Tuesday 25 December 2012

The Christmas Shitload Post

Happy Christmas! Believe it or not we are almost done. We’re almost out
of winter!

This post is my present for a brilliant new PostgreSQL year.
You know, Christmas usually means goodness, happiness, joy and
And if you’re waiting for this, well, you will be hardly disappointed.
I decided to close the year writing my feelings, about VACUUM FULL, one
of the  PostgreSQL’s key functionality and an interesting thing
I discovered on the utility script shipped with the debian package for controlling
the clusters, pg ctlcluster.

And believe me if I tell you I feel like the Angry Birds, when the bad piggies
stole their eggs.

VACUUM two face

VACUUM is one of the most important functions shipped with PostgreSQL. It’s
main goal is to free space cleaning the dead rows generated during the normal
database activity.

As the conventional VACUUM simply marks as reusable the dead rows,
and freeze the tuples avoiding the s***t to hit the fan, preventing the XID
wraparound failure, this does not shrink the data file.
If you have a large table with many dead rows after the VACUUM you will
see the table stop growing.
If you need to reclaim space on disk the VACUUM FULL is what do you
need as it shrinks down the datafile locking in accessExclusive mode the affected
relation and preventing the read and the write.

During a VACUUM FULL on a massively bloated table I noticed a strange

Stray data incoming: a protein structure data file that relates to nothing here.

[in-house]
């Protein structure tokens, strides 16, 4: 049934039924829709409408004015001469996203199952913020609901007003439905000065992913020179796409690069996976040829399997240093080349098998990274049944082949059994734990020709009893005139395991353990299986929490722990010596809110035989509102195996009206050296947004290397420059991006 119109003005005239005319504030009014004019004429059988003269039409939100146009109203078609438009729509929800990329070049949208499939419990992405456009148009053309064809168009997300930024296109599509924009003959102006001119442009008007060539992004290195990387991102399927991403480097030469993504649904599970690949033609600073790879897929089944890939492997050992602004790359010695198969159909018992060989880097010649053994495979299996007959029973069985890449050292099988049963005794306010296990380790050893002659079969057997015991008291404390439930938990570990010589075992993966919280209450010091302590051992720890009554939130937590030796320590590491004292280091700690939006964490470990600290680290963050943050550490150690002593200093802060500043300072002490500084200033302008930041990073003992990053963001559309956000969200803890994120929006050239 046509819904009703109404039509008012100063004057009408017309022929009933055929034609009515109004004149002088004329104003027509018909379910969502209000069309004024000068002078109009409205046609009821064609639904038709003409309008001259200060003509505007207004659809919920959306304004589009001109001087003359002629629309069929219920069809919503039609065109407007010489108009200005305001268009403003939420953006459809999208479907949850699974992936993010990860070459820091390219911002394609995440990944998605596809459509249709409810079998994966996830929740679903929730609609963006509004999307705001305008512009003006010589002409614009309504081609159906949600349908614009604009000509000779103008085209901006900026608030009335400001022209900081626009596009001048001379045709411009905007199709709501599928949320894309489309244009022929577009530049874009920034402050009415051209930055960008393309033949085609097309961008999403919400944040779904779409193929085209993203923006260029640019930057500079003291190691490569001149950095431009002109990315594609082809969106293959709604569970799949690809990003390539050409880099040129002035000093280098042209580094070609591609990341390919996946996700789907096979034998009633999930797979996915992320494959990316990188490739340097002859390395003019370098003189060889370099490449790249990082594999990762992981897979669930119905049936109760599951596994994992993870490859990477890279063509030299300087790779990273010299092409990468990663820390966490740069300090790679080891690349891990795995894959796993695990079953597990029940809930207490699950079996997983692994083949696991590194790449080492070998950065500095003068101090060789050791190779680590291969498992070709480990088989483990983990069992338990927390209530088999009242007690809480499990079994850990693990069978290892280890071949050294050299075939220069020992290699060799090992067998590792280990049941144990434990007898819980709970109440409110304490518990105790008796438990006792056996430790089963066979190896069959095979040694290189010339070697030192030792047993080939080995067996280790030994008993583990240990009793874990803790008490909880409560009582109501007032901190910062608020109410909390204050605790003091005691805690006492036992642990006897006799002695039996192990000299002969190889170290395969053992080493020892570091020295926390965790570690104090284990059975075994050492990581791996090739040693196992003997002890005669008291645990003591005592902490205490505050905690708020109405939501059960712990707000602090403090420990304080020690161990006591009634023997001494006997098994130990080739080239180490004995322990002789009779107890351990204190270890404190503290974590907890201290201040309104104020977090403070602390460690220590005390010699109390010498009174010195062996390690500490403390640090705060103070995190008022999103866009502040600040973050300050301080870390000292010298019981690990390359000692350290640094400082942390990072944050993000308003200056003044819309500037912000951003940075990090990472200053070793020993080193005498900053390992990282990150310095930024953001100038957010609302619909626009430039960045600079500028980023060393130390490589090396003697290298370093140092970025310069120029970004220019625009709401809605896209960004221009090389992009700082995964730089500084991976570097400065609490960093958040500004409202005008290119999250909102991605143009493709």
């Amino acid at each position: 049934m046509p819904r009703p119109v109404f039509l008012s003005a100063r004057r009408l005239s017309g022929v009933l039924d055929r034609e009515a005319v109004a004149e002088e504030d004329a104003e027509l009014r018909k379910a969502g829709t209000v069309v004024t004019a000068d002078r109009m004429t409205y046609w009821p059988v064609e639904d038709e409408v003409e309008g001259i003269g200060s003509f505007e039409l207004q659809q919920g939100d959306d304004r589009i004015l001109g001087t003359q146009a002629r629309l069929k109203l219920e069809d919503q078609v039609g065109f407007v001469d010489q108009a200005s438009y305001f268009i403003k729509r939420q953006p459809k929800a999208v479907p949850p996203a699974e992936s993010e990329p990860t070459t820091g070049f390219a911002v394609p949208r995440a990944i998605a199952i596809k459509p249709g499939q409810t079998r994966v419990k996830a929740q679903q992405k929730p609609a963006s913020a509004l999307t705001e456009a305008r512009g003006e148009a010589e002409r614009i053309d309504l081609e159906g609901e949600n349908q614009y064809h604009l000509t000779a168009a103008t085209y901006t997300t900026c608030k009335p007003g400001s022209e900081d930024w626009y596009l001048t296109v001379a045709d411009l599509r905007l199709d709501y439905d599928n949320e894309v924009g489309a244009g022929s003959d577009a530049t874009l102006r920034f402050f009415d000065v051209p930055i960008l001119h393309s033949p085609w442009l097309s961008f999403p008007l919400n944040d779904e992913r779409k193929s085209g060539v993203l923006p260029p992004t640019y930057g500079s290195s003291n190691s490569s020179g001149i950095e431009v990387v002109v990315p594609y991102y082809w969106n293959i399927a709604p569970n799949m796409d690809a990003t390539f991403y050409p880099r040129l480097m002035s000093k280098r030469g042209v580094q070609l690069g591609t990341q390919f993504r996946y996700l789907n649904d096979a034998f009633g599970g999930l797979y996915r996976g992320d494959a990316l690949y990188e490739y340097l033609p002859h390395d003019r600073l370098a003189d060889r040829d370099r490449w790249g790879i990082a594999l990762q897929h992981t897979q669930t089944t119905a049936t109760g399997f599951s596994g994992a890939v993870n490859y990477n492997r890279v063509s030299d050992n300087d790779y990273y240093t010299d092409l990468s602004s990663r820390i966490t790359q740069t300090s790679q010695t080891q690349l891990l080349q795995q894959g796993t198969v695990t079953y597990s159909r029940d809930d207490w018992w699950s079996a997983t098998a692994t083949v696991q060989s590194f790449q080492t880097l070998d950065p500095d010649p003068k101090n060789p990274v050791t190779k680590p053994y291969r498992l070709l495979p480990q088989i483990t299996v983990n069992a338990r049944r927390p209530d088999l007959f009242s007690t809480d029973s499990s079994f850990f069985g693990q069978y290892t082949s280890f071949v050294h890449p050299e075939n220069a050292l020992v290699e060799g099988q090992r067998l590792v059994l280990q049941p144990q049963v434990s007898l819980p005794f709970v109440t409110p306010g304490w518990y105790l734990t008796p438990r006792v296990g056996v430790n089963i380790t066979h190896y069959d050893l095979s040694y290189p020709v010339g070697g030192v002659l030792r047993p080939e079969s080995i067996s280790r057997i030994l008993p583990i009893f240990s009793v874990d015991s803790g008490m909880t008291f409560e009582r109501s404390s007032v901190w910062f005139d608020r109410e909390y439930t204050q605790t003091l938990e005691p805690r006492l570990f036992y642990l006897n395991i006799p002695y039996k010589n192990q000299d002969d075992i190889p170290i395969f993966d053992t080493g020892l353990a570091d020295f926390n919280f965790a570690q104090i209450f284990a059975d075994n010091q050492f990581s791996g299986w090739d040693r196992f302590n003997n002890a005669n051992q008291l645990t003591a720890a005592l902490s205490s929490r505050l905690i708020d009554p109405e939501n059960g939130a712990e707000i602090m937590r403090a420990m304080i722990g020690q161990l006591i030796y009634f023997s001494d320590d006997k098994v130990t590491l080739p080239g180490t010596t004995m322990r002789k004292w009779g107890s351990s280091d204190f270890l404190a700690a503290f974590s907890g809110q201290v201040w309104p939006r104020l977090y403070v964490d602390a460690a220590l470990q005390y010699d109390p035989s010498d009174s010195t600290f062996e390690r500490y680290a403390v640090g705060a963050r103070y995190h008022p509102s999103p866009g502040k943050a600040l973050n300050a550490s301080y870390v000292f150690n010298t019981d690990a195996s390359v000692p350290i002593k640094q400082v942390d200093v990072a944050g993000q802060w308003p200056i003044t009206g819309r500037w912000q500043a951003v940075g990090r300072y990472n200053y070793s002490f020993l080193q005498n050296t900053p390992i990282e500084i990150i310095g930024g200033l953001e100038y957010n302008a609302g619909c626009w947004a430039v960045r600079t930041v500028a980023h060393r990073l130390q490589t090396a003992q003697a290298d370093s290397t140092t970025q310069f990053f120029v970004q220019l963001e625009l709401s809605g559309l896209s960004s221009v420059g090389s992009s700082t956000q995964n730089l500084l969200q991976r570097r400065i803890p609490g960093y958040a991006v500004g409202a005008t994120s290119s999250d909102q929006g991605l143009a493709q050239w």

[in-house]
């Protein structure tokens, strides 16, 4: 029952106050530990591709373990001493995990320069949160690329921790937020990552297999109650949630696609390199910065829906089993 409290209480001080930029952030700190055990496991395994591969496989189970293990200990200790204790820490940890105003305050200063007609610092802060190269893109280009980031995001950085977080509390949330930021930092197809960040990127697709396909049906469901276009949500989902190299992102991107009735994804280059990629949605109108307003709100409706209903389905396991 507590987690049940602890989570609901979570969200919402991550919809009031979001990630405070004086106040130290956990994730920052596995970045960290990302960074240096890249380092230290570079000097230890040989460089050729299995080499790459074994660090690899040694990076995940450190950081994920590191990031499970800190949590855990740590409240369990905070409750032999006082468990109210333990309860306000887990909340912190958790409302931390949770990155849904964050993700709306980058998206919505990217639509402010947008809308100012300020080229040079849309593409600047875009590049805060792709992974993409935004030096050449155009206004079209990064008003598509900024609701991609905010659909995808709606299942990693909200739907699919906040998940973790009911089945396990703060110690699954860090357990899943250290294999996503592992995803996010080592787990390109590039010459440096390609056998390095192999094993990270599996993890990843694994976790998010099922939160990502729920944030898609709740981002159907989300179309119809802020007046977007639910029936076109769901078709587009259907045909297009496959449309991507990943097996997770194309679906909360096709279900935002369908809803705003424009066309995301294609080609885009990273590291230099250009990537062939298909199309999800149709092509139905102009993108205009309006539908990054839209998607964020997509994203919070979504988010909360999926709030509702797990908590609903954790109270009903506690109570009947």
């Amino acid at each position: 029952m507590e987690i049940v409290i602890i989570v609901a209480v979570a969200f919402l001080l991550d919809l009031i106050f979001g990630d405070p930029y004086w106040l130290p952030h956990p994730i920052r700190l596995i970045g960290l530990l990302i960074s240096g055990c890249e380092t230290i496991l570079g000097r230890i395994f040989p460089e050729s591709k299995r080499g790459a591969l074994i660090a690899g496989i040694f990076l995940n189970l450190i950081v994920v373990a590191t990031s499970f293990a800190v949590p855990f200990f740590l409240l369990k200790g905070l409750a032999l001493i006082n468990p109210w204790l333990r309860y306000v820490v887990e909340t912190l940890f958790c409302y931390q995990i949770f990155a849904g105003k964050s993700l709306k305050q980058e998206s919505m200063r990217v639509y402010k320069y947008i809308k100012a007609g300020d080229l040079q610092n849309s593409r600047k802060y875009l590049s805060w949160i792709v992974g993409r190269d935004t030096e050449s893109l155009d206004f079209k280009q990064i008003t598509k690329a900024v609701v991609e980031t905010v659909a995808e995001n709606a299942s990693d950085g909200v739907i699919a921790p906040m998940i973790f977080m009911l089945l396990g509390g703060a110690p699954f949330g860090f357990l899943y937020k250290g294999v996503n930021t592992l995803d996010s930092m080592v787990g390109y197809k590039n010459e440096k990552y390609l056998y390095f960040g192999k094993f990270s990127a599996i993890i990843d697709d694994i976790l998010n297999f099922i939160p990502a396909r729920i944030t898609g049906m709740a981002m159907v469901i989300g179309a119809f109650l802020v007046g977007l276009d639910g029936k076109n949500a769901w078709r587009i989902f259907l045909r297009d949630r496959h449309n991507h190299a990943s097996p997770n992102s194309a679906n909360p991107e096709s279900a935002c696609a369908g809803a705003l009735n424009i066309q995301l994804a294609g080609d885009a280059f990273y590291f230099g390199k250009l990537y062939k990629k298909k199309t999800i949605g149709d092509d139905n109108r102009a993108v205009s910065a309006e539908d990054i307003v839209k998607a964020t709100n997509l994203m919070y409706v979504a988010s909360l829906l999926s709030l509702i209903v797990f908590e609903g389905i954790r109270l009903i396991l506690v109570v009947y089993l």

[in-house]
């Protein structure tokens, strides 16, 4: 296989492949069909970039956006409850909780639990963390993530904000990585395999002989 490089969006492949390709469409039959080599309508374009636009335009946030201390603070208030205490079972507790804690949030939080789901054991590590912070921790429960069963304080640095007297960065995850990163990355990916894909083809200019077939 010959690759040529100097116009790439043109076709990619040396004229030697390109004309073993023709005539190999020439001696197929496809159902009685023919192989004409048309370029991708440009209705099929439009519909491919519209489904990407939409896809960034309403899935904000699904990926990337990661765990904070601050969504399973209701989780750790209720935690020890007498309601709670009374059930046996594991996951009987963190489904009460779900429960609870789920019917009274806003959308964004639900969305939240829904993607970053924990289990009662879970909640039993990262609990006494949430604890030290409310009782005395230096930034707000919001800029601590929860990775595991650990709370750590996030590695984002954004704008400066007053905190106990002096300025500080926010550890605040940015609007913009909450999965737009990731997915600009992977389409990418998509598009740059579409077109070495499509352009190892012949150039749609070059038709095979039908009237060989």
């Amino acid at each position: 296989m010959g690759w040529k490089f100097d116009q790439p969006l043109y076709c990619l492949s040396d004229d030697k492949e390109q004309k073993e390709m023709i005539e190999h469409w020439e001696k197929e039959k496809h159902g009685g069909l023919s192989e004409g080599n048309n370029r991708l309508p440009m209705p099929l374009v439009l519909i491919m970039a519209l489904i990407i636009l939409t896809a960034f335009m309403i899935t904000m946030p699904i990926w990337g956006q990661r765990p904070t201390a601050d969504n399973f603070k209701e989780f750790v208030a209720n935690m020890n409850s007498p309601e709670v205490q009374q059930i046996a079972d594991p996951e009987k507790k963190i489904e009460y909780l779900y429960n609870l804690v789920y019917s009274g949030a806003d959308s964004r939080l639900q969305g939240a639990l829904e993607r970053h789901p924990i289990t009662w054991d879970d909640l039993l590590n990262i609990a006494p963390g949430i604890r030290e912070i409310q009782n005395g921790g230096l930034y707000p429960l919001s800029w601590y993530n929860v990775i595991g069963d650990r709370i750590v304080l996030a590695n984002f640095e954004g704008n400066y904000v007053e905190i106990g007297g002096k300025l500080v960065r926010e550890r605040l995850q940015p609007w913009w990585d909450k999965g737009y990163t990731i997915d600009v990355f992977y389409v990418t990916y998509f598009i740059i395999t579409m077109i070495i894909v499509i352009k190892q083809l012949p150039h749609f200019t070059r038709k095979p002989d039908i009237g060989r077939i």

The free space on the table’s tablespace lessened and then suddendly stopped
meanwhile the free space on the pg default began to lower until the filesystem
runt out of space with the subsequent failure of the task.

I started investigating the problem increasing the client verbosity with the
SET client min messages=’debug’;

I’ll explain what I’ve found with a simple test using a
copy of the pg attribute table.

To watch what’s happening I’ve switched on the debug message level for the
client and I’ve turned on the trace sort parameter during a single column index
creation on the relname field.
This is the entire procedure output.

db_test =# CREATE TABLE t_vacuum AS
pg_attribute ;
-- repeat this many times in order to
-- fill the table with a good amount of data
db_test =# INSERT INTO t_vacuum
db_test -# SELECT * FROM t_vacuum
db_test -# ;
INSERT 0 2155
SET trace_sort = ’ on ’;
SET client_min_messages = ’ debug ’;
db_test =# CREATE INDEX
idx_attname ON t_vacuum USING btree ( attname );
DEBUG : building index " idx_attname " on table " t_vacuum "
LOG : begin index sort : unique = f , workMem = 16384 , randomAccess = f
LOG : switching to external sort with 59 tapes : CPU 0.04 s /0.48 u sec elapsed 0.53 sec
LOG : performsort starting : CPU 0.04 s /0.72 u sec elapsed 0.77 sec
LOG : finished writing run 1 to tape 0: CPU 0.08 s /2.56 u sec elapsed 2.65 sec
LOG : finished writing final run 2 to tape 1: CPU 0.08 s /2.56 u sec elapsed 2.65 sec
LOG : performsort done ( except 2 - way final merge ): CPU 0.09 s /2.61 u sec elapsed 2.72
LOG : external sort ended , 836 disk blocks used : CPU 0.14 s /2.84 u sec elapsed 3.16 se

As my work mem is small the index sort switch immediately on an external
sort in order to build the index, then generate the btree from the external sort
Now let’s run a VACUUM FULL the same table.

db_test =# VACUUM FULL t_vacuum ;
DEBUG : building index " pg_toast_16411_index " on table " pg_toast_16411 "
LOG : begin index sort : unique = t , workMem = 16384 , randomAccess = f
LOG : begin index sort : unique = f , workMem = 1024 , randomAccess = f
LOG : internal sort ended , 17 KB used : CPU 0.00 s /0.00 u sec elapsed 0.00 sec
LOG : performsort starting : CPU 0.00 s /0.00 u sec elapsed 0.00 sec